Presentation on theme: "Tammy Clark, Chief Information Security Officer,"— Presentation transcript:
1GSU's Roadmap for a World-Class Information Security Management System– ISO/IEC 27001:2005 Tammy Clark, Chief Information Security Officer,William Monahan, Lead Information Security Administrator“You will now have a starting place and a destination, and you will be able to determine what it will cost you to get there. You will be going someplace.” H. Stanley JuddBackground:GSU is located in downtown Atlanta – approximately 27,000 students (undergraduate & graduate) - second largest university in Georgia.CIO – JL AlbertInformation Security Program – Tammy Clark (CISO), William Monahan (Information Security Lead Admin), Miss Nancy Chang (Information Security Intermediate).Started aligning the university’s security plan with ISO (now ISO 27002) in September of 2004 (what the standard says – current state of security– strategic & tactical goals) – incrementally have addressed the 133 controls (risk assessments, data classification, incident response, security awareness training…) – taking it to the next level with ISO ((ISMS) = controls + governance))
2GSU’s Information Security Roadmap JL Albert’s (CIO) Vision and SupportStrategic & Tactical PlanningAlignment with academic/ business objectivesIncremental and distributed deploymentsContinuous cycles of reviews and improvementsCan only provide a 3000’ view of our ISMS activities in 45 minutes.It is all about governance –In the early stages of the GSU Information Security program ( ), a myriad of initiatives, processes (technology/people/processes) were introduced to the enterprise. The program evolved from reactive mode (chasing the threats and problems) to proactive (managing information security, large scale incident reductions, preventive and corrective actions). From late 2004 – 2006, the next phase of the program was a campus wide effort to comply with ISO (17799), through assessing the control objectives, individual controls and ensuring that GSU was either mitigating risk, accepting risk, transferring risk, or not affected…all of which had to be justified by top management and University IT department heads and managers.Finally, in 2007, our CIO JL Albert went forward in championing the initiative to get 2 areas of the University certified under ISO From Nov 2005 going forward, a major paradigm shift happened at GSU, when the Security Review policy was brought forward by JL to the President, and sanctioned/mandated security reviews on IT projects that cost over $ JL instituted an ITPR process which included a security review and approval as the final step in the process. This allowed Information Security to recommend controls and re-engineered processes that integrated information security into the departments’ business processes. The resultant effect has been that the university’s information security program is viewed as a business enabler, a change agent, and integral to the success of the University’s academic and business objectives.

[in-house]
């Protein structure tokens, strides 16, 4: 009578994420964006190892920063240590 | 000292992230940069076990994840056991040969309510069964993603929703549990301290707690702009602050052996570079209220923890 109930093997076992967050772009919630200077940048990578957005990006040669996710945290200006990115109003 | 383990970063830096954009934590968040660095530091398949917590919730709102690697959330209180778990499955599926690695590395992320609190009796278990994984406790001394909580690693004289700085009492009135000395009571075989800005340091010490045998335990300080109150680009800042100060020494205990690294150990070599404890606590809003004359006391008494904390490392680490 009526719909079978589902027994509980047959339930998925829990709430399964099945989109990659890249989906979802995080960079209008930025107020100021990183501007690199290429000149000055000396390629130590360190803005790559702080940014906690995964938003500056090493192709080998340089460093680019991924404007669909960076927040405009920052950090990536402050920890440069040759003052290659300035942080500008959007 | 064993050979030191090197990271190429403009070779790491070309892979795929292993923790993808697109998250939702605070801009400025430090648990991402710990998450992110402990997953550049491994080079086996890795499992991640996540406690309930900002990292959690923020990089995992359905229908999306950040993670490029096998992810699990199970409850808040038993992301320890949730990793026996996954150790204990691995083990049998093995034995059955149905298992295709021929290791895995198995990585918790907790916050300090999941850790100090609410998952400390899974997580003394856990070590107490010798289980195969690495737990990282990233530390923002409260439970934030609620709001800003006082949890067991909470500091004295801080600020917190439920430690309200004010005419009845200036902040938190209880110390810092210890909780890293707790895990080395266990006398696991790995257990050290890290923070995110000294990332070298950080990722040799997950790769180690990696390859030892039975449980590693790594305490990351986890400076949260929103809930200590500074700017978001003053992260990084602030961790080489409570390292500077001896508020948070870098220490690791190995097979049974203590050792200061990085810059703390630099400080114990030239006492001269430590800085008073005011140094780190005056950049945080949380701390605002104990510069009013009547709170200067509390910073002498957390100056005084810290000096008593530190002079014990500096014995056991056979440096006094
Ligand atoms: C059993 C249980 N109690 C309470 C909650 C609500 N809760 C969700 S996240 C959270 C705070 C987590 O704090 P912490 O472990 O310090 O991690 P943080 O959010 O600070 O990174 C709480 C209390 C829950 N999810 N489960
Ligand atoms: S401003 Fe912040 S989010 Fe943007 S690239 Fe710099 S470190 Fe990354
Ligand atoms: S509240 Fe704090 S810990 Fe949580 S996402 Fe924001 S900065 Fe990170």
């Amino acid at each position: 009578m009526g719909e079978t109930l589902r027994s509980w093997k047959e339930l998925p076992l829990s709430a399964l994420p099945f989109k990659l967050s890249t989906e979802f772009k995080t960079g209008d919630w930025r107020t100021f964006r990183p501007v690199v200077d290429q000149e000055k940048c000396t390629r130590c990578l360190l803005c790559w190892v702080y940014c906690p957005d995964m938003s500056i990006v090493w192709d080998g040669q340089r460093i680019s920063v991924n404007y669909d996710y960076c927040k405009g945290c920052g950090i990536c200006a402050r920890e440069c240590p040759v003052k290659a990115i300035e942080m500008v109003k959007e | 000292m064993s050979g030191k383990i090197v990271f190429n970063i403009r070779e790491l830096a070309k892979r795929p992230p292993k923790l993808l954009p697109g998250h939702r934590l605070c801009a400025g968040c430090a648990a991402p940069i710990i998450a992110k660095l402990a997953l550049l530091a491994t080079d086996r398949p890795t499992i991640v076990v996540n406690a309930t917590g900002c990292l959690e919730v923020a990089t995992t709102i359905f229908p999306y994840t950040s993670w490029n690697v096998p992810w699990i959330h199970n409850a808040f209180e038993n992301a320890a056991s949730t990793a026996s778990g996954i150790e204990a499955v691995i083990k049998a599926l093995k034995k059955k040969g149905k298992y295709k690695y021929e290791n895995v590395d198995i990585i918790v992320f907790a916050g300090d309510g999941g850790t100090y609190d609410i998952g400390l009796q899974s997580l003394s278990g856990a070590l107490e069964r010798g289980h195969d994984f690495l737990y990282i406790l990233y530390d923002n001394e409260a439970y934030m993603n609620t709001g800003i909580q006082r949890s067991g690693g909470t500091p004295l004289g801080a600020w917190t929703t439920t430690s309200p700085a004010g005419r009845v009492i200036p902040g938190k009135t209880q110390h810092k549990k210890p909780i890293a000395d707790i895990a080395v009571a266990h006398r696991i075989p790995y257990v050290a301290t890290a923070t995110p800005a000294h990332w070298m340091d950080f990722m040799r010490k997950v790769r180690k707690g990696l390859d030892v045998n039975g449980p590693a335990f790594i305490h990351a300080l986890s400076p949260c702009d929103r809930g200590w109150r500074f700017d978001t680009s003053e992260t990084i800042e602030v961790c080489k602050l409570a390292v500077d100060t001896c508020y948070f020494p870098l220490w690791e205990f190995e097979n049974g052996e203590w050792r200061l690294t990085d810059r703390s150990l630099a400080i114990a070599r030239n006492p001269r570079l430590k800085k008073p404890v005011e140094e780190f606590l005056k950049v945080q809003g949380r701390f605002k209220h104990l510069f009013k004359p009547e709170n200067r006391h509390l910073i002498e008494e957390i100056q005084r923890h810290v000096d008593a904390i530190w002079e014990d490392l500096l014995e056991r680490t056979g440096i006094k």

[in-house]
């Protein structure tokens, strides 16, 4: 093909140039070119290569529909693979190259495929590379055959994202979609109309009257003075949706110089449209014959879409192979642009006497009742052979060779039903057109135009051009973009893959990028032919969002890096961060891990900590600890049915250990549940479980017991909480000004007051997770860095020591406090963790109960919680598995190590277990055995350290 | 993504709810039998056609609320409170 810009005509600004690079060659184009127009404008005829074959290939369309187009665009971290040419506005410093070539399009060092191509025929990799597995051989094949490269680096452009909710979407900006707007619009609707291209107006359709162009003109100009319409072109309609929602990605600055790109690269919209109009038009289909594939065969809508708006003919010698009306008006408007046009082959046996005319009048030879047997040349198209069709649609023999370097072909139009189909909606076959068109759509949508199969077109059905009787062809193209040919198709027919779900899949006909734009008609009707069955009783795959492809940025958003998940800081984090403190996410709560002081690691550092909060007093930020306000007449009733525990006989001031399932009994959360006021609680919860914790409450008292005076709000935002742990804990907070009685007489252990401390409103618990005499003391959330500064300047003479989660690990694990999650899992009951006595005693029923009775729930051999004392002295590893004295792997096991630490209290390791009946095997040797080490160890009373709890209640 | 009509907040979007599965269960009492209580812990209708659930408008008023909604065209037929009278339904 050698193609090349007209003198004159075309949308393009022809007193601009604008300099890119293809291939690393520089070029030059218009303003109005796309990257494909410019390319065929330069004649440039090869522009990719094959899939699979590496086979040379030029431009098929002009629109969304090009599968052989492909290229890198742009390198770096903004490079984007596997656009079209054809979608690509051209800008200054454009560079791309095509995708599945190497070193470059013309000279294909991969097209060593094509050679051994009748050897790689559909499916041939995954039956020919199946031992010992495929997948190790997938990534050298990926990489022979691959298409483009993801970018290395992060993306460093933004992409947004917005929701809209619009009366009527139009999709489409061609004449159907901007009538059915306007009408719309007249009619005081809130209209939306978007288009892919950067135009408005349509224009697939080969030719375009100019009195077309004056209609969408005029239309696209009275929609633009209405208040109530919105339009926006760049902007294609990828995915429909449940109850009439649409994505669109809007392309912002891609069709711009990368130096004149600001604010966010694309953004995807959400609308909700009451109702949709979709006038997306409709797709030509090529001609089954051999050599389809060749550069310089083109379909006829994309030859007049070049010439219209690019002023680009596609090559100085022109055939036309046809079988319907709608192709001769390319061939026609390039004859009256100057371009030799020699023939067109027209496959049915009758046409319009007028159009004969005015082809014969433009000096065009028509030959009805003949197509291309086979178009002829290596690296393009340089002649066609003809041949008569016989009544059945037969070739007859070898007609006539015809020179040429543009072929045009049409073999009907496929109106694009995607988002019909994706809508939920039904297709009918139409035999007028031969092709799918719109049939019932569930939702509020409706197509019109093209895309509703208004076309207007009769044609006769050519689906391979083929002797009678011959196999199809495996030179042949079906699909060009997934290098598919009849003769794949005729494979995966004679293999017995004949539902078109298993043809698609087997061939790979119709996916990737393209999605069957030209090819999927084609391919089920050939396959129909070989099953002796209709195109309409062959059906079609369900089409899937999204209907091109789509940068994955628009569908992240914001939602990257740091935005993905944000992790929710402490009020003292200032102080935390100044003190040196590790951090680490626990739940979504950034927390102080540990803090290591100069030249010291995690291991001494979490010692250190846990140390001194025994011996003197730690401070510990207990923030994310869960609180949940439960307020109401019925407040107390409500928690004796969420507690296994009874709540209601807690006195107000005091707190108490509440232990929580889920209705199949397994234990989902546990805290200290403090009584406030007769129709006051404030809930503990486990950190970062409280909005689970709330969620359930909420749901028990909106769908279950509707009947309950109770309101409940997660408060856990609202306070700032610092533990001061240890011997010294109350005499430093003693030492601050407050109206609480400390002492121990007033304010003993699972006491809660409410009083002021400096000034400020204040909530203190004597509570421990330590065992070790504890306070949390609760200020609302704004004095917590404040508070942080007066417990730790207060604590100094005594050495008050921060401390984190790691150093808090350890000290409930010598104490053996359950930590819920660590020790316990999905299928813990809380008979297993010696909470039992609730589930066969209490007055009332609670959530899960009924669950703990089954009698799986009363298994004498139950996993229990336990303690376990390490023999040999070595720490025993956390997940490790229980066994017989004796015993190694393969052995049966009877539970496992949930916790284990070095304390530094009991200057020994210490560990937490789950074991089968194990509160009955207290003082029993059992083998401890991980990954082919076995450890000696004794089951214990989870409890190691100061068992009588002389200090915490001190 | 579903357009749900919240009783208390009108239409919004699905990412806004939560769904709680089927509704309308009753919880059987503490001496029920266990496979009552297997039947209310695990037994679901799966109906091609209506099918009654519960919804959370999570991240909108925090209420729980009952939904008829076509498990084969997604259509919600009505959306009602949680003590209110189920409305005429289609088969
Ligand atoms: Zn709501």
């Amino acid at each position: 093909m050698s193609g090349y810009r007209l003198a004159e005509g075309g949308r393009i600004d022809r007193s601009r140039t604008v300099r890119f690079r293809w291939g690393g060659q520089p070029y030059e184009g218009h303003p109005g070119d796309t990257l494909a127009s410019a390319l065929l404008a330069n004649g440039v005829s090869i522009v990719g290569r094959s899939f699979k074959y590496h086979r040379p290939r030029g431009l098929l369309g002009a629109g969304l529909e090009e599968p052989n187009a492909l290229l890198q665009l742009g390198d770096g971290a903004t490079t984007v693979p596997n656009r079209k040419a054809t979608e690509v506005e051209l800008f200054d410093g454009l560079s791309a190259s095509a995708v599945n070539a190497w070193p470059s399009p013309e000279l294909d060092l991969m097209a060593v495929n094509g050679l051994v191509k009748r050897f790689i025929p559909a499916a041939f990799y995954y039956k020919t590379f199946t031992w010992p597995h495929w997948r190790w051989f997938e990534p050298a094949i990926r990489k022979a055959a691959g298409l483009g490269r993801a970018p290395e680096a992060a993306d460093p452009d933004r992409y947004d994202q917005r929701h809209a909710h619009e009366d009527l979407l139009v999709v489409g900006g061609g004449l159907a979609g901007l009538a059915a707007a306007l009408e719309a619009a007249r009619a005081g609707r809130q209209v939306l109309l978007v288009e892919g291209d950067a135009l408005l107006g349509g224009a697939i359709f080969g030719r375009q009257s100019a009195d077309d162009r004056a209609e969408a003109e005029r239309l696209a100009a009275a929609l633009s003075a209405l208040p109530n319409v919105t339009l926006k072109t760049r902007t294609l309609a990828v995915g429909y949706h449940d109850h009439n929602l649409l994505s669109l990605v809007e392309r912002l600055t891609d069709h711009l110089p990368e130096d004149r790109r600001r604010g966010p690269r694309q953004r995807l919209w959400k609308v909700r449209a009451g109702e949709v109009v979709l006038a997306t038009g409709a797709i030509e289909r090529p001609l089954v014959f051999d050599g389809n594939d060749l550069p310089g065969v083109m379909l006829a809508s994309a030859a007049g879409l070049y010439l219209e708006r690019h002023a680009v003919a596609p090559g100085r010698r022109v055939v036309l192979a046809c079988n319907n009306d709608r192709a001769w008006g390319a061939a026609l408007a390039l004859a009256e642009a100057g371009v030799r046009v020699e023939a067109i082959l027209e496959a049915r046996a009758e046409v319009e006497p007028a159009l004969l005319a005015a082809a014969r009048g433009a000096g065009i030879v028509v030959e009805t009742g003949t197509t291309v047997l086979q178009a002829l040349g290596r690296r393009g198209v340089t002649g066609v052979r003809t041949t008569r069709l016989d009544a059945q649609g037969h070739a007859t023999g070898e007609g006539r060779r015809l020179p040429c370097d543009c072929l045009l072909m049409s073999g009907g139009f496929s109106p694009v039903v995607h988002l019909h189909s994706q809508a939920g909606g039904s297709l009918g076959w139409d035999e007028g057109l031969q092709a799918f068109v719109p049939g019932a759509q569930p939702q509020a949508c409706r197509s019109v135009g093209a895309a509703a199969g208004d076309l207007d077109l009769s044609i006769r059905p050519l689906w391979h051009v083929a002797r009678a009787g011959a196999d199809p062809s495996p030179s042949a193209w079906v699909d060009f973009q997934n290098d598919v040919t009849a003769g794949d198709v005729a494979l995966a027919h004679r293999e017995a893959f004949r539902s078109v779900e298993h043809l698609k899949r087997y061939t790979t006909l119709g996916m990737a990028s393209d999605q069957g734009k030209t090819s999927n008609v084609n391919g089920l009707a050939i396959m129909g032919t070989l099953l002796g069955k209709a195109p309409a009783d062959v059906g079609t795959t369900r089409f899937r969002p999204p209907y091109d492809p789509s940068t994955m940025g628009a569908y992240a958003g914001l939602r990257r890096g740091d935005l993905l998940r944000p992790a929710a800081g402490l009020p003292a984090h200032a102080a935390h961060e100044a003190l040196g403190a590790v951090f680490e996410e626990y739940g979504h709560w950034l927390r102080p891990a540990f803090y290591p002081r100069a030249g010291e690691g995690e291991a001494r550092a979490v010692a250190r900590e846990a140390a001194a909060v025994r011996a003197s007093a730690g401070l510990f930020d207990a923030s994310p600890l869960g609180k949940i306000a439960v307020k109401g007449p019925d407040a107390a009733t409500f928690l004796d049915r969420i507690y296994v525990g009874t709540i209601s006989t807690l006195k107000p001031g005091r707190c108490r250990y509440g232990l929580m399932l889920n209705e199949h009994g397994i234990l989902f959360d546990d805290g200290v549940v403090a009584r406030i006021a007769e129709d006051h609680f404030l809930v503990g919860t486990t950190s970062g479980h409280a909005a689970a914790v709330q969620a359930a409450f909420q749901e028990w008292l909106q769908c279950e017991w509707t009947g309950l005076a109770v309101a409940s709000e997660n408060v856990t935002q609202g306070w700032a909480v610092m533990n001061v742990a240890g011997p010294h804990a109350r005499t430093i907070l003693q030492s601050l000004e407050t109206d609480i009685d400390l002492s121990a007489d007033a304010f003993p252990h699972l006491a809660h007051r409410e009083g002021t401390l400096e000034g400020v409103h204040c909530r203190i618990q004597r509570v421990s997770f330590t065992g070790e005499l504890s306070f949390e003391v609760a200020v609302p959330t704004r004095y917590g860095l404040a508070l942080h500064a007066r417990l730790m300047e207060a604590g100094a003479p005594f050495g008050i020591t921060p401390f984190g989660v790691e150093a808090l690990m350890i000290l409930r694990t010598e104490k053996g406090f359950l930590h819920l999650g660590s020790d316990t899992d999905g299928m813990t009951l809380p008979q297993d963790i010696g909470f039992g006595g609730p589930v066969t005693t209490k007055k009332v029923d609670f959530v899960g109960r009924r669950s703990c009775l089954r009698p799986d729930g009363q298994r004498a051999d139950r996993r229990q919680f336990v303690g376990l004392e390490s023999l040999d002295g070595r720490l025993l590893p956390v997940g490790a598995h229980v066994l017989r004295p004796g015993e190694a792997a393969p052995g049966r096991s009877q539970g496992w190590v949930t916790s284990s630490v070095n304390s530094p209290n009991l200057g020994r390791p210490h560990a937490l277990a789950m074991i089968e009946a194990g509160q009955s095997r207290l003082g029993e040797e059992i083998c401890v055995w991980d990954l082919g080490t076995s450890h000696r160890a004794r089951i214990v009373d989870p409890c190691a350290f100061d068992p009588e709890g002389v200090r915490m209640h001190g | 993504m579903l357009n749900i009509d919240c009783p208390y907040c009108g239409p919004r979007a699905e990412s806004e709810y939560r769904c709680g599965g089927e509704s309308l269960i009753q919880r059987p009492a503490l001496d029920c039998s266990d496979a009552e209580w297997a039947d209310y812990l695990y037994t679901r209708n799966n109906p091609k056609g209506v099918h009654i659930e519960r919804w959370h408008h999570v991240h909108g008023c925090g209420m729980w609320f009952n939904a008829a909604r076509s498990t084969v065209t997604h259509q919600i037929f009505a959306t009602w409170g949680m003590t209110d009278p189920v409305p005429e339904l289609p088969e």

3Strategic Choices Determine Our Direction… WHY develop a World-Class Information Security Management System (ISMS)?Critical success factorsUsing the ISO/IECOverview of ISO 27002Advantages of Using ISO 27001/27002Deming’s “Plan, Do, Check, Act” modelBuilding an Information Security Management SystemHOW DO I GET THERE??!WHICH ROAD DO I CHOOSE??!WHERE DO I WANT TO GO?Strategic planning ensures that University information security program objectives are met in a consistent, measureable, and cost effective manner. It provides an umbrella framework that allows for prioritization, gap analysis, metrics, and effective integration of security processes and solutions into the University’s infrastructure.At the strategic operational level, there is a consistent push each year to prioritize action items based on the results of targeted risk assessments, regulatory and policy implications and/or guidance, and University strategic academic and business goals.This all works behind the scenes to keep the information security program poised to take advantage of opportunities to integrate into business processes, influence decisions of top management about future directions of information technology, and build the perception that information security adds value to the overall enterprise.